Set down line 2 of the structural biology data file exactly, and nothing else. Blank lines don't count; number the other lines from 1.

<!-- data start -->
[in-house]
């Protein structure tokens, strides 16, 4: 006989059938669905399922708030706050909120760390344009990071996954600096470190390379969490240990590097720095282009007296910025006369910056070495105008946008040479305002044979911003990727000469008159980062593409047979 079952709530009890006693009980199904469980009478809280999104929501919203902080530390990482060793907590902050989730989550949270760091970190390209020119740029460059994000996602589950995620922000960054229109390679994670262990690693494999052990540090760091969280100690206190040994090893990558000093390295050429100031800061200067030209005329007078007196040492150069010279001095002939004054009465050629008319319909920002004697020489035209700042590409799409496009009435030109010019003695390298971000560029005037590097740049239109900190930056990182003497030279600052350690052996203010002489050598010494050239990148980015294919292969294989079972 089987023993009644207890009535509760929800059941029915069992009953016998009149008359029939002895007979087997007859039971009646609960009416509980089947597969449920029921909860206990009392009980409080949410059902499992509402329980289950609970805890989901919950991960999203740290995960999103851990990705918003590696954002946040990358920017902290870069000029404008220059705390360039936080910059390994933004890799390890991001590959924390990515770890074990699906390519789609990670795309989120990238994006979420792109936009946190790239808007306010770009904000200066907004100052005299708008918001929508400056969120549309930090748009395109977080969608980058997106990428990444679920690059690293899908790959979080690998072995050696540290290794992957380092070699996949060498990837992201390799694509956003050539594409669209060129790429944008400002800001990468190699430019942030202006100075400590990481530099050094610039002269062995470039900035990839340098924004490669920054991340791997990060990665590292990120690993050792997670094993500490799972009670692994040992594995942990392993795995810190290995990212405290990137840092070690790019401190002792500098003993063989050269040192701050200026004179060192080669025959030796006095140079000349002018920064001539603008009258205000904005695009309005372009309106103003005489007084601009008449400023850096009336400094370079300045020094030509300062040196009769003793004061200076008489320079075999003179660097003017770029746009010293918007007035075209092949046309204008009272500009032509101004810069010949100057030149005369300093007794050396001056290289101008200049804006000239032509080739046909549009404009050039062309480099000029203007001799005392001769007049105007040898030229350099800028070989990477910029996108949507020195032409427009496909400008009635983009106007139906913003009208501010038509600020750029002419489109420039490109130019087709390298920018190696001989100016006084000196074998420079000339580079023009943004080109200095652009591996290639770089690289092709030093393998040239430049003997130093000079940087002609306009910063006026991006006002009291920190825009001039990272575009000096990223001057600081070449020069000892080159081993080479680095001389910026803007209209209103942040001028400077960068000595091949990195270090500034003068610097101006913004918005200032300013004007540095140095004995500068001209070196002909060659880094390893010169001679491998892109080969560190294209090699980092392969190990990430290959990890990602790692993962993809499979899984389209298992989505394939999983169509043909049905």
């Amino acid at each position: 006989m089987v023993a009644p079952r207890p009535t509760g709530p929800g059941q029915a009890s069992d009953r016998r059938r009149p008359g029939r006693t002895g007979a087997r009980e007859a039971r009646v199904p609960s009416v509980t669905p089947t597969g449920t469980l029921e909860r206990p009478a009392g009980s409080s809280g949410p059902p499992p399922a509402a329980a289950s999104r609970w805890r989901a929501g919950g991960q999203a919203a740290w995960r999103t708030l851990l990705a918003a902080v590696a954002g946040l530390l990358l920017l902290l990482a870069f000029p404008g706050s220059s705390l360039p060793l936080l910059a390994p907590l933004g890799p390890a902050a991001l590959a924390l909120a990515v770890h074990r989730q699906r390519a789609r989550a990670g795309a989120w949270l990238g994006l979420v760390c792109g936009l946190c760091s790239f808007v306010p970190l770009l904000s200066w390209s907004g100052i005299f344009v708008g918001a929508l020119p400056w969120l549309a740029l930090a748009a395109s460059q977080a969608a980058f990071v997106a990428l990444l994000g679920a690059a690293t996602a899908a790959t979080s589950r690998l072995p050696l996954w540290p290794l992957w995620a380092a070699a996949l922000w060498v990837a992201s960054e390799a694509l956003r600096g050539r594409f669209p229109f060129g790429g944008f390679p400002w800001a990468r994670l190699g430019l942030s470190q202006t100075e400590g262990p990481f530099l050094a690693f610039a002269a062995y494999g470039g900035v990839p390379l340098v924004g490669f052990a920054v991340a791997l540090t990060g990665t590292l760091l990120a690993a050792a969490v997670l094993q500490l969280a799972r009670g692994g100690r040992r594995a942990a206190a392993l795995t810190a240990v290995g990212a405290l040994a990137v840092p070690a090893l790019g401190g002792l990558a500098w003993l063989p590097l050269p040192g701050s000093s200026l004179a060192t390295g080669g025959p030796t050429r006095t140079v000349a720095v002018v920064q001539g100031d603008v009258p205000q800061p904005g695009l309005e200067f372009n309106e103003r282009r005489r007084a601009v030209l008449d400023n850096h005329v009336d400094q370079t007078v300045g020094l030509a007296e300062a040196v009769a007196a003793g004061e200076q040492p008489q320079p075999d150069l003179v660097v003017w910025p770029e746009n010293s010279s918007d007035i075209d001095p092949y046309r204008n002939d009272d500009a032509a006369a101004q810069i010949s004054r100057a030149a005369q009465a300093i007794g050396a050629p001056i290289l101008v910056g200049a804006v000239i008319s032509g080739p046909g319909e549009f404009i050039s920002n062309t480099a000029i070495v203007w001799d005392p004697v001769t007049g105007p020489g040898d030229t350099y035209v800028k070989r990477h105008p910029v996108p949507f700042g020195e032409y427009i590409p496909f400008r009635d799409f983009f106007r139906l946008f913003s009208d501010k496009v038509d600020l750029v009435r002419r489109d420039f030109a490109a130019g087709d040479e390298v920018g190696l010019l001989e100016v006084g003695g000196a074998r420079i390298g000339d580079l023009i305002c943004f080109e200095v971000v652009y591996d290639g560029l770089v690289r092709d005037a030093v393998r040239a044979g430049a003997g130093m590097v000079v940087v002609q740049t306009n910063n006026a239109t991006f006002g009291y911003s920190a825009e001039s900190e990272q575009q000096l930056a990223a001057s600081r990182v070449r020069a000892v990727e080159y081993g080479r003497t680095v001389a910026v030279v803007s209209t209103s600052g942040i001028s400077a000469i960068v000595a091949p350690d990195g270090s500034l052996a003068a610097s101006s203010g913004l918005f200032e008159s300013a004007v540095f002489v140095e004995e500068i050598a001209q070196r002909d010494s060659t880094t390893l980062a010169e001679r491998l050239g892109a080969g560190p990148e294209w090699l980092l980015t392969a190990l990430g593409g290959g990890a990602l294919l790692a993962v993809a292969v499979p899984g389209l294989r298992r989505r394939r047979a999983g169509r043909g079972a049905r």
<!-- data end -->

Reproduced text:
């Protein structure tokens, strides 16, 4: 006989059938669905399922708030706050909120760390344009990071996954600096470190390379969490240990590097720095282009007296910025006369910056070495105008946008040479305002044979911003990727000469008159980062593409047979 079952709530009890006693009980199904469980009478809280999104929501919203902080530390990482060793907590902050989730989550949270760091970190390209020119740029460059994000996602589950995620922000960054229109390679994670262990690693494999052990540090760091969280100690206190040994090893990558000093390295050429100031800061200067030209005329007078007196040492150069010279001095002939004054009465050629008319319909920002004697020489035209700042590409799409496009009435030109010019003695390298971000560029005037590097740049239109900190930056990182003497030279600052350690052996203010002489050598010494050239990148980015294919292969294989079972 089987023993009644207890009535509760929800059941029915069992009953016998009149008359029939002895007979087997007859039971009646609960009416509980089947597969449920029921909860206990009392009980409080949410059902499992509402329980289950609970805890989901919950991960999203740290995960999103851990990705918003590696954002946040990358920017902290870069000029404008220059705390360039936080910059390994933004890799390890991001590959924390990515770890074990699906390519789609990670795309989120990238994006979420792109936009946190790239808007306010770009904000200066907004100052005299708008918001929508400056969120549309930090748009395109977080969608980058997106990428990444679920690059690293899908790959979080690998072995050696540290290794992957380092070699996949060498990837992201390799694509956003050539594409669209060129790429944008400002800001990468190699430019942030202006100075400590990481530099050094610039002269062995470039900035990839340098924004490669920054991340791997990060990665590292990120690993050792997670094993500490799972009670692994040992594995942990392993795995810190290995990212405290990137840092070690790019401190002792500098003993063989050269040192701050200026004179060192080669025959030796006095140079000349002018920064001539603008009258205000904005695009309005372009309106103003005489007084601009008449400023850096009336400094370079300045020094030509300062040196009769003793004061200076008489320079075999003179660097003017770029746009010293918007007035075209092949046309204008009272500009032509101004810069010949100057030149005369300093007794050396001056290289101008200049804006000239032509080739046909549009404009050039062309480099000029203007001799005392001769007049105007040898030229350099800028070989990477910029996108949507020195032409427009496909400008009635983009106007139906913003009208501010038509600020750029002419489109420039490109130019087709390298920018190696001989100016006084000196074998420079000339580079023009943004080109200095652009591996290639770089690289092709030093393998040239430049003997130093000079940087002609306009910063006026991006006002009291920190825009001039990272575009000096990223001057600081070449020069000892080159081993080479680095001389910026803007209209209103942040001028400077960068000595091949990195270090500034003068610097101006913004918005200032300013004007540095140095004995500068001209070196002909060659880094390893010169001679491998892109080969560190294209090699980092392969190990990430290959990890990602790692993962993809499979899984389209298992989505394939999983169509043909049905």